That answer didn't feel good back then and it certainly doesn't fly with me now, but I have words for it as an adult that I couldn't say when I was in grade school--
Where did that adage even come from? I Googled it.
The real sincerest form of flattery is respect. Respect people enough to praise them for their own, specialness and creativity. Let them have what is their own.
In the grown up world, we don't use the word "copying" anymore. People are not "Copy Cats" that is far too cute of name for what is actually going on. The legit word is plagiarism.
According to the Merriam-Webster online dictionary, to "plagiarize" means: All of the following are considered plagiarism:Why am I writing a blog post about this today? It's because my book reviews and the reviews of some of my friends have been plagiarized and it feels like hot garbage.
While I'm reading a book, I have a notebook next to me and I'm feverishly writing down my personal and unique feelings/experiences. I also do frequent status updates on my Goodreads.
Then, I sit down for about two-three hours and compose my review using MY experiences. MY thoughts. MY feelings and most importantly MY words in the way that I talk. My reviews are extremely conversational. I write like I talk. So when I read someone else's reviews and I see/hear my own voice coming out of someone else's mouth, it literally feels like someone is stealing my identity.
Identity theft. Straight up.
And it's not word for word because obviously, the people who steal other people's thoughts have the wherewithal to know that copying something word for word is stupid and they'll be found out. So they piece together a review and borrow from multiple reviews and then replace certain identifiable words with words of their own and at the end of it all, their review doesn't EXACTLY sound like anyone else's it just looks like this:
A patchwork of stolen identities stitched together to make a monster.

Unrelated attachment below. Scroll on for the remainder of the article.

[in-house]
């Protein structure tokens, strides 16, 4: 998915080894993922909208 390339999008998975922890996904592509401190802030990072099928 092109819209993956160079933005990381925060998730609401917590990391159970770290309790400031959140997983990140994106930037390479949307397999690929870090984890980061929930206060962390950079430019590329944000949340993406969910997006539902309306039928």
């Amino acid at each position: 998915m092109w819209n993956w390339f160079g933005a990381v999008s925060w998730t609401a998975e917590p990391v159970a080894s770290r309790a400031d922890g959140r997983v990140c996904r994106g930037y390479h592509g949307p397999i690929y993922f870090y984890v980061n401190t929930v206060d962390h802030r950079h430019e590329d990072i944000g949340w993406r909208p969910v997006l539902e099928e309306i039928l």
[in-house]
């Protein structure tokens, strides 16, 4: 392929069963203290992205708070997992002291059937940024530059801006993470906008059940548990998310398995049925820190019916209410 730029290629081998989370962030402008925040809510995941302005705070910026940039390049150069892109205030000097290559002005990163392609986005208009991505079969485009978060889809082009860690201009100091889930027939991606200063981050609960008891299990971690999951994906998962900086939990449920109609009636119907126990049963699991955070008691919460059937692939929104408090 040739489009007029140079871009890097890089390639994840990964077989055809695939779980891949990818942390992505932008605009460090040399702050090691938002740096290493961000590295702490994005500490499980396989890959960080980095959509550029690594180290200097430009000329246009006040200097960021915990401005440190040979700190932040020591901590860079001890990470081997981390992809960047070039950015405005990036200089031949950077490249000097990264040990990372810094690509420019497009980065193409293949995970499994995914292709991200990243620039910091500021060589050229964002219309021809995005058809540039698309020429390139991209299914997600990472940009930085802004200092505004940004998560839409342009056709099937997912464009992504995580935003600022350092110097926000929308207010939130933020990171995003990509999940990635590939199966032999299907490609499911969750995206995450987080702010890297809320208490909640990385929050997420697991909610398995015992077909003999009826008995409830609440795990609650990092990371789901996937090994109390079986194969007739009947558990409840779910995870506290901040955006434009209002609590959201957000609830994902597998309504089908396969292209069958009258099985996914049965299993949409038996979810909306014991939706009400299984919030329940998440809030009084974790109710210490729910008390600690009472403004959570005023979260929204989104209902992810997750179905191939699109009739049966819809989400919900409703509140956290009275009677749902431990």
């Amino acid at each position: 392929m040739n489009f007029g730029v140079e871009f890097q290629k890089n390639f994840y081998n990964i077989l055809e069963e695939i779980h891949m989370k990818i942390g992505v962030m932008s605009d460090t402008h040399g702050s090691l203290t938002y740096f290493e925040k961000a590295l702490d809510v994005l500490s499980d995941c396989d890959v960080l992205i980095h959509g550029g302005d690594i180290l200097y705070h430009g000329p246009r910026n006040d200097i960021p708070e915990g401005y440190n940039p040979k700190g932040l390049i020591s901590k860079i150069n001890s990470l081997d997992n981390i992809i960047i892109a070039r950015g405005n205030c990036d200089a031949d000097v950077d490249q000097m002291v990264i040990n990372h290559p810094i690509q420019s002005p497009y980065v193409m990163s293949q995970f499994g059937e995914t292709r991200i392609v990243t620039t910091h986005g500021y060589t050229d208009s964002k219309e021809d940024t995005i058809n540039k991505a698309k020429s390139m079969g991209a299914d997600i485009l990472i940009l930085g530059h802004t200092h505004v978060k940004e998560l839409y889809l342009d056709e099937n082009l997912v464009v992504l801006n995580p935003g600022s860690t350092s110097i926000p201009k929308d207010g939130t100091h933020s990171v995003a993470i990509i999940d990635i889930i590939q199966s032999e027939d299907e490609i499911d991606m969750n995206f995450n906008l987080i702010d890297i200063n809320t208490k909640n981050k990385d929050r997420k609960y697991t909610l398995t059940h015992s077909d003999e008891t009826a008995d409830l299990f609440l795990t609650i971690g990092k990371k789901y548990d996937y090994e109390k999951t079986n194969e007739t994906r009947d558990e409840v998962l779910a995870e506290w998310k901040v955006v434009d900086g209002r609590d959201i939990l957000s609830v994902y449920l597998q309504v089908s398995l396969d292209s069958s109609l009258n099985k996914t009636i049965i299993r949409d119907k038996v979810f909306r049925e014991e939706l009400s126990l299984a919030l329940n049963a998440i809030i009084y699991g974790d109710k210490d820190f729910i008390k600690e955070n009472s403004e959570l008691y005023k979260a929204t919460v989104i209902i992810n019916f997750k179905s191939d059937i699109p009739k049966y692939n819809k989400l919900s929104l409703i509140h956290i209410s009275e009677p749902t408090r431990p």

And I'm sorry if this sounds like I'm making a mountain out of a molehill. I mean, you could be thinking, "Big deal, Sadie. So someone copies your words a little bit in their review. Maybe they just like the way you write stuff and they want to be like you. Maybe they're just practicing and when they mature, they'll write their own reviews with their own words and you can forget this ever happened. Feel flattered that you gave them a stepping stone of success."
I'm sorry but it's not right. If someone wrote a book and published it and then someone else basically wrote the exact same book, they just changed most of the words around, wouldn't that be grounds for suing the imitator? Plagiarism is a real legal offense. So is copyright infringement and so is intellectual property. All legal words, my friends. And my words are published in print--which makes them the property of myself and the magazine:
"Copyright infringement is reproducing, distributing, displaying or performing a work, or to make derivative works, without permission from the copyright holder, which is typically a publisher or other business representing or assigned by the work's creator.
I don't understand why anyone would want to pass someone else's ideas and words off as their own but my warning to anyone who has done it, is doing it or has desired to do it...
Think about why you don't feel confident writing with your own voice. Think about how it makes others feel. Think about how the praise you're getting belongs to someone else and think about how you feel like you've gotten away with it, but you haven't. We see it and we don't like it.
My suggestion is this:
If you like the way someone writes reviews, ask them how they can help you. Ask them for tips and tricks. Practice using your own voice and send it to people you admire to get feedback. There are so many other ways to be YOU. Please be you--everyone else is already taken.